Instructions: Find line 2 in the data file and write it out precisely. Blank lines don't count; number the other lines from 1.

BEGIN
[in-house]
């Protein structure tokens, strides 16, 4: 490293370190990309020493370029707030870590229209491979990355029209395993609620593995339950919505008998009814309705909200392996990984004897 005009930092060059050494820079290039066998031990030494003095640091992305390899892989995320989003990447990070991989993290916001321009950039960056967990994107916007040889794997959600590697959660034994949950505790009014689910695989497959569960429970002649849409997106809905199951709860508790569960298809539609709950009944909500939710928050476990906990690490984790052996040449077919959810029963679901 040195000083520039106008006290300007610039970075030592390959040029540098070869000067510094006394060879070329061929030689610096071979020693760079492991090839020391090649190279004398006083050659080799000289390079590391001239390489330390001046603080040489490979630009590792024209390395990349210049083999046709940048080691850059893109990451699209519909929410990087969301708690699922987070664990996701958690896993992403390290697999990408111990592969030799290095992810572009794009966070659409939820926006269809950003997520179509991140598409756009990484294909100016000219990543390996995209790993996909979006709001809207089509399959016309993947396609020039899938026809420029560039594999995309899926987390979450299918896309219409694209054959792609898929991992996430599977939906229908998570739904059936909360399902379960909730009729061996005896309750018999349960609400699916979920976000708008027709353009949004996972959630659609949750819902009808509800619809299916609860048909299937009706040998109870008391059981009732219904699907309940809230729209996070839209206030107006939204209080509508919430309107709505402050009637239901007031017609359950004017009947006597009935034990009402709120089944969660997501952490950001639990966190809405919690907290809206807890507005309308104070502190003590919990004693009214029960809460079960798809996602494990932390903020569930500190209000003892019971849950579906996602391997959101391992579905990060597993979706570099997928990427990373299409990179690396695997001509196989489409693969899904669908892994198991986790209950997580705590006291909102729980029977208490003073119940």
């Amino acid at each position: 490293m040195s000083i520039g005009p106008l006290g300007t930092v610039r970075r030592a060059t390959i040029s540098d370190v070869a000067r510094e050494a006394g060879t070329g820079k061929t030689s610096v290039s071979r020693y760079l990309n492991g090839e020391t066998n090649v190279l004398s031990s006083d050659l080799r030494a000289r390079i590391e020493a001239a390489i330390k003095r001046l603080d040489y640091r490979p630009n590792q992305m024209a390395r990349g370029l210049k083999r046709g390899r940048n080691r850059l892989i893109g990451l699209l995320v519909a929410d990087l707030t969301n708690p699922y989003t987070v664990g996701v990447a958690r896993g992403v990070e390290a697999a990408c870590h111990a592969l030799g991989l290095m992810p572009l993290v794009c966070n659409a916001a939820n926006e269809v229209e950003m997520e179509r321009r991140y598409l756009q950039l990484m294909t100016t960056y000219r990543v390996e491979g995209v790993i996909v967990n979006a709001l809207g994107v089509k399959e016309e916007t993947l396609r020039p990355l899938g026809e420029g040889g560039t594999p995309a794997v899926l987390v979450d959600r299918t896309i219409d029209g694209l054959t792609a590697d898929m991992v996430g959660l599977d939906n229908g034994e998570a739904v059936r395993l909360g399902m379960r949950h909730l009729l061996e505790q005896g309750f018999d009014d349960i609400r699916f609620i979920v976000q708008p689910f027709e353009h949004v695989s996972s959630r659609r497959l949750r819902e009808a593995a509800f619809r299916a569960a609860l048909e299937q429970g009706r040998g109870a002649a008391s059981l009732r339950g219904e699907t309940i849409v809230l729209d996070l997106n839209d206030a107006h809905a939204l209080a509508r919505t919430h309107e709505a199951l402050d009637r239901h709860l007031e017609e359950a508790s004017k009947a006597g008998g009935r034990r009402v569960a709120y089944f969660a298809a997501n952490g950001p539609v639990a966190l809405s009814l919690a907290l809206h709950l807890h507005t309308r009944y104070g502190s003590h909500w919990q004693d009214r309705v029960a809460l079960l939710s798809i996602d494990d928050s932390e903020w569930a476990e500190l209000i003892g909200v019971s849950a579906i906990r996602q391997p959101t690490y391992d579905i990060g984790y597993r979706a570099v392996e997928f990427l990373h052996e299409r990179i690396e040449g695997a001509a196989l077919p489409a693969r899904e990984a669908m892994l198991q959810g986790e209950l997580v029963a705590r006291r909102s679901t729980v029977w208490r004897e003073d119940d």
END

């Protein structure tokens, strides 16, 4: 490293370190990309020493370029707030870590229209491979990355029209395993609620593995339950919505008998009814309705909200392996990984004897 005009930092060059050494820079290039066998031990030494003095640091992305390899892989995320989003990447990070991989993290916001321009950039960056967990994107916007040889794997959600590697959660034994949950505790009014689910695989497959569960429970002649849409997106809905199951709860508790569960298809539609709950009944909500939710928050476990906990690490984790052996040449077919959810029963679901 040195000083520039106008006290300007610039970075030592390959040029540098070869000067510094006394060879070329061929030689610096071979020693760079492991090839020391090649190279004398006083050659080799000289390079590391001239390489330390001046603080040489490979630009590792024209390395990349210049083999046709940048080691850059893109990451699209519909929410990087969301708690699922987070664990996701958690896993992403390290697999990408111990592969030799290095992810572009794009966070659409939820926006269809950003997520179509991140598409756009990484294909100016000219990543390996995209790993996909979006709001809207089509399959016309993947396609020039899938026809420029560039594999995309899926987390979450299918896309219409694209054959792609898929991992996430599977939906229908998570739904059936909360399902379960909730009729061996005896309750018999349960609400699916979920976000708008027709353009949004996972959630659609949750819902009808509800619809299916609860048909299937009706040998109870008391059981009732219904699907309940809230729209996070839209206030107006939204209080509508919430309107709505402050009637239901007031017609359950004017009947006597009935034990009402709120089944969660997501952490950001639990966190809405919690907290809206807890507005309308104070502190003590919990004693009214029960809460079960798809996602494990932390903020569930500190209000003892019971849950579906996602391997959101391992579905990060597993979706570099997928990427990373299409990179690396695997001509196989489409693969899904669908892994198991986790209950997580705590006291909102729980029977208490003073119940």